U.S. Secretary of State Clinton gets it on tax and development
There are many urgent issues we could discuss today, but I want to focus on two. First, partnering with developing countries on reforms in three interconnected areas – taxes, transparency, and corruption – because focusing on these three will give us the tools needed to enable more countries to fund more of their own development.
Clinton then observes:
I’ve spoken about the importance of countries and international organizations like the OECD working together on taxes, transparency, and corruption many times in many places, from Pakistan to Ecuador.
Now, we have stated vehemently - see here, here and here - that the UN Tax Committee is the right forum for reform of global tax dodging, particularly with regard to developing nations. So we would like to see the implementation of Clinton's statement "countries and international organizations like the OECD working together" to be the cooperation of the OECD with the UN and with developing countries instead of their constant fig-leafism.
Why? Because corruption, lack of transparency, and poorly functioning tax systems are major barriers to long-term growth in many developing countries. Corruption stifles entrepreneurship and it siphons funding away from critical services, hurting the people who rely on those services. Poor transparency makes it difficult if not impossible to determine how governments raise and spend their funds, and therefore, how to hold governments accountable. And weak tax systems rob states and citizens of the resources needed. Why? Either because the taxes are not levied at all, or because it’s very easy for people to avoid paying them. Nobody likes paying taxes, but the countries around this table represented know that in the absence of funding public services, it’s very difficult to achieve the kind of outcomes for prosperity, growth, opportunity that we seek.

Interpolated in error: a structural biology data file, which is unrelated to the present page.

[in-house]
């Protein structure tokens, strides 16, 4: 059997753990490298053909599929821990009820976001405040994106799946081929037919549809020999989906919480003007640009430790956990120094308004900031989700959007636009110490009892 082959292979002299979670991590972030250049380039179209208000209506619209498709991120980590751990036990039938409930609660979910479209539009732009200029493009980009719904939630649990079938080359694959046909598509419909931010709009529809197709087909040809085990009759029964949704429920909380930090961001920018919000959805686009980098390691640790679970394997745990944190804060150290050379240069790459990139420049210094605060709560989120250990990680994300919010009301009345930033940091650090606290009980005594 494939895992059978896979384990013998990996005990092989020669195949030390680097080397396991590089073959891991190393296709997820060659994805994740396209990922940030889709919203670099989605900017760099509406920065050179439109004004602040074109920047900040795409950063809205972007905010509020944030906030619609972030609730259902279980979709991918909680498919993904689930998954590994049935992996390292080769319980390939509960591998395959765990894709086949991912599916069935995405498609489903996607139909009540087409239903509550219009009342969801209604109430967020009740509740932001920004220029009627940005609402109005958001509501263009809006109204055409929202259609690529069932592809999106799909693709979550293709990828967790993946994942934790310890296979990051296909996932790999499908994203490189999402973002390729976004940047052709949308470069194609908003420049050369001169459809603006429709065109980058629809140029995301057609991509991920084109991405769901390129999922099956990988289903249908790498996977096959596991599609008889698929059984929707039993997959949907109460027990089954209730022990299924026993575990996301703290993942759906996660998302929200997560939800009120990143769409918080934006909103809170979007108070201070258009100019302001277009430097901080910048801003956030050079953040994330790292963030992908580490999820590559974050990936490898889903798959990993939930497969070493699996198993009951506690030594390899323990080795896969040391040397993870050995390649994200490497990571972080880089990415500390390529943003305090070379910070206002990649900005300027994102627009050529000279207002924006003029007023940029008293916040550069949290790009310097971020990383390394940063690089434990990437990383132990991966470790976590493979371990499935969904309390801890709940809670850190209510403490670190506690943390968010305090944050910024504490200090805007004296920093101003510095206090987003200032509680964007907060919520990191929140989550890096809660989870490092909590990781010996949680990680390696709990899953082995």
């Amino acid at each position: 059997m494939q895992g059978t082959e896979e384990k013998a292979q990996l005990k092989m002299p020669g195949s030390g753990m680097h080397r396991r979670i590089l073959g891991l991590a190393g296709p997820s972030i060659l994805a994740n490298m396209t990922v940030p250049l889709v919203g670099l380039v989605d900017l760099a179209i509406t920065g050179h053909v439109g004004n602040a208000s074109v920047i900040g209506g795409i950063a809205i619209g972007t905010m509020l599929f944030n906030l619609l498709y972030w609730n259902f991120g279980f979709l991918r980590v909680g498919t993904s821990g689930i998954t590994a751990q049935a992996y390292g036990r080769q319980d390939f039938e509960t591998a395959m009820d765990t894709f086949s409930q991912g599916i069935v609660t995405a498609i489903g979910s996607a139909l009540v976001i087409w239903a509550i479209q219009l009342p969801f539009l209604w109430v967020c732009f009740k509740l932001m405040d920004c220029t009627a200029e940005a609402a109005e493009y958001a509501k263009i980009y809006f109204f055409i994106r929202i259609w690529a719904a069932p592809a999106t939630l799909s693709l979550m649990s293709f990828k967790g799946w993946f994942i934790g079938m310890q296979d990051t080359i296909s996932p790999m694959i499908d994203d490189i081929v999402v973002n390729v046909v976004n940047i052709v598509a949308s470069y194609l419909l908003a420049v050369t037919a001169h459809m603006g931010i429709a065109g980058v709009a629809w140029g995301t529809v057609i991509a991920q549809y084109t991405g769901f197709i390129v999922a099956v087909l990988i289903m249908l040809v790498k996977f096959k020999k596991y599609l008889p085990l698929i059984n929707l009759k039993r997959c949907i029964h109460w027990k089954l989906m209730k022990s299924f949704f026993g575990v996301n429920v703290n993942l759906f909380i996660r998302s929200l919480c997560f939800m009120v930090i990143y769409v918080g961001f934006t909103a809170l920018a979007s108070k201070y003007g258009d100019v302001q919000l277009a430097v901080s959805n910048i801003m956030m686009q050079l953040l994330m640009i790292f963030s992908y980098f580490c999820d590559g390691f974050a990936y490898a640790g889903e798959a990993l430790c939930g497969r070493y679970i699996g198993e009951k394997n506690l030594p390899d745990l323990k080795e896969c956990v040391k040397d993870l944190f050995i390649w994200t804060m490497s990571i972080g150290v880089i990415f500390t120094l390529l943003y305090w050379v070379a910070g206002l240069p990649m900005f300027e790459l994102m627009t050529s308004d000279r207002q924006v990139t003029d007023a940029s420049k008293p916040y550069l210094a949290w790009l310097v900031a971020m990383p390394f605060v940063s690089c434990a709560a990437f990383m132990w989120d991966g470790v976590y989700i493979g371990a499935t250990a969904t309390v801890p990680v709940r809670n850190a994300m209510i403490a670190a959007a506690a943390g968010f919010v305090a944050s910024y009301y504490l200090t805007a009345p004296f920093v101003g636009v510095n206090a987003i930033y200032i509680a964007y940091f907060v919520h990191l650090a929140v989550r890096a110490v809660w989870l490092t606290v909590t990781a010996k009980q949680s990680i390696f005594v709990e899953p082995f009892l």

And further, Clinton appears to back Automatic Information Exchange when she points out:
And let’s be very clear – many wealthy people in low-income countries avoid taxes by hiding their money offshore, an outflow that by some estimates comes to more than $1 trillion a year. Now, to some degree, it is logical that low-income countries would raise less revenue internally than others. After all, some of the most common sources of income in developing countries are very difficult to tax, and building strong public institutions is a challenge for any nation. But we also have to acknowledge that wealthy countries share responsibility, so that is why, for instance, the United States is making it easy for other governments to know when their citizens are keeping money in American accounts.
On the latter point, as a reminder, see here for the FACT Coalition testimony by Rebecca Wilkins of Citizens for Tax Justice, for the Internal Revenue Service (IRS) hearing on May 18 on Guidance on Reporting Interest Paid to Non-resident Aliens.
There's more, but while you can read the full text here, we would like to highlight Clinton's remark:
We all have an interest in solving these problems together, to empower governments to collect precious revenue.
Our view entirely. Thank you Secretary of State Clinton.